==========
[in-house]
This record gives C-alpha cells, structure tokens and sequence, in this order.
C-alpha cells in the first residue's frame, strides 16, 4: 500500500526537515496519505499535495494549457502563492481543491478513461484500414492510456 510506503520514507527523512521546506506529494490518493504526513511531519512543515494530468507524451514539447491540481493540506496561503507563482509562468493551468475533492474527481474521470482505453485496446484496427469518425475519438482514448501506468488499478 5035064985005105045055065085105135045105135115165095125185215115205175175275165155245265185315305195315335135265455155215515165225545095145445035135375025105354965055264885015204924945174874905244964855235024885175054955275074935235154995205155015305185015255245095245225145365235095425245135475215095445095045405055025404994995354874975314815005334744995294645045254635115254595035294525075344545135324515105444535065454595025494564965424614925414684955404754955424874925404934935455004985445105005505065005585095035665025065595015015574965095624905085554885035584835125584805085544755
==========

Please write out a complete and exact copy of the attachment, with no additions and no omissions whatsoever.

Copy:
[in-house]
This record gives C-alpha cells, structure tokens and sequence, in this order.
C-alpha cells in the first residue's frame, strides 16, 4: 500500500526537515496519505499535495494549457502563492481543491478513461484500414492510456 510506503520514507527523512521546506506529494490518493504526513511531519512543515494530468507524451514539447491540481493540506496561503507563482509562468493551468475533492474527481474521470482505453485496446484496427469518425475519438482514448501506468488499478 5035064985005105045055065085105135045105135115165095125185215115205175175275165155245265185315305195315335135265455155215515165225545095145445035135375025105354965055264885015204924945174874905244964855235024885175054955275074935235154995205155015305185015255245095245225145365235095425245135475215095445095045405055025404994995354874975314815005334744995294645045254635115254595035294525075344545135324515105444535065454595025494564965424614925414684955404754955424874925404934935455004985445105005505065005585095035665025065595015015574965095624905085554885035584835125584805085544755